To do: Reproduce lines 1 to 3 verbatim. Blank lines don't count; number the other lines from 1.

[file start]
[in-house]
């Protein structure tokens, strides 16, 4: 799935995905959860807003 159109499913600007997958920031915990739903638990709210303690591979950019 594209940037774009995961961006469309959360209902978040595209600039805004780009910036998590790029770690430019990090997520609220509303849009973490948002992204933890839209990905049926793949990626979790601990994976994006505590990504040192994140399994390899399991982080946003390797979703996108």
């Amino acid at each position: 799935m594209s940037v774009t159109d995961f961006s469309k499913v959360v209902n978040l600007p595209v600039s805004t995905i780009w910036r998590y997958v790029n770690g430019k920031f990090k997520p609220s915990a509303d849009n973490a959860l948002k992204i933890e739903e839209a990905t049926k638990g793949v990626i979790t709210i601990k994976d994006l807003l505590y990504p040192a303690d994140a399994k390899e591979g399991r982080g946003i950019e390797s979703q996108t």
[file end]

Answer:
[in-house]
């Protein structure tokens, strides 16, 4: 799935995905959860807003 159109499913600007997958920031915990739903638990709210303690591979950019 594209940037774009995961961006469309959360209902978040595209600039805004780009910036998590790029770690430019990090997520609220509303849009973490948002992204933890839209990905049926793949990626979790601990994976994006505590990504040192994140399994390899399991982080946003390797979703996108």
């Amino acid at each position: 799935m594209s940037v774009t159109d995961f961006s469309k499913v959360v209902n978040l600007p595209v600039s805004t995905i780009w910036r998590y997958v790029n770690g430019k920031f990090k997520p609220s915990a509303d849009n973490a959860l948002k992204i933890e739903e839209a990905t049926k638990g793949v990626i979790t709210i601990k994976d994006l807003l505590y990504p040192a303690d994140a399994k390899e591979g399991r982080g946003i950019e390797s979703q996108t």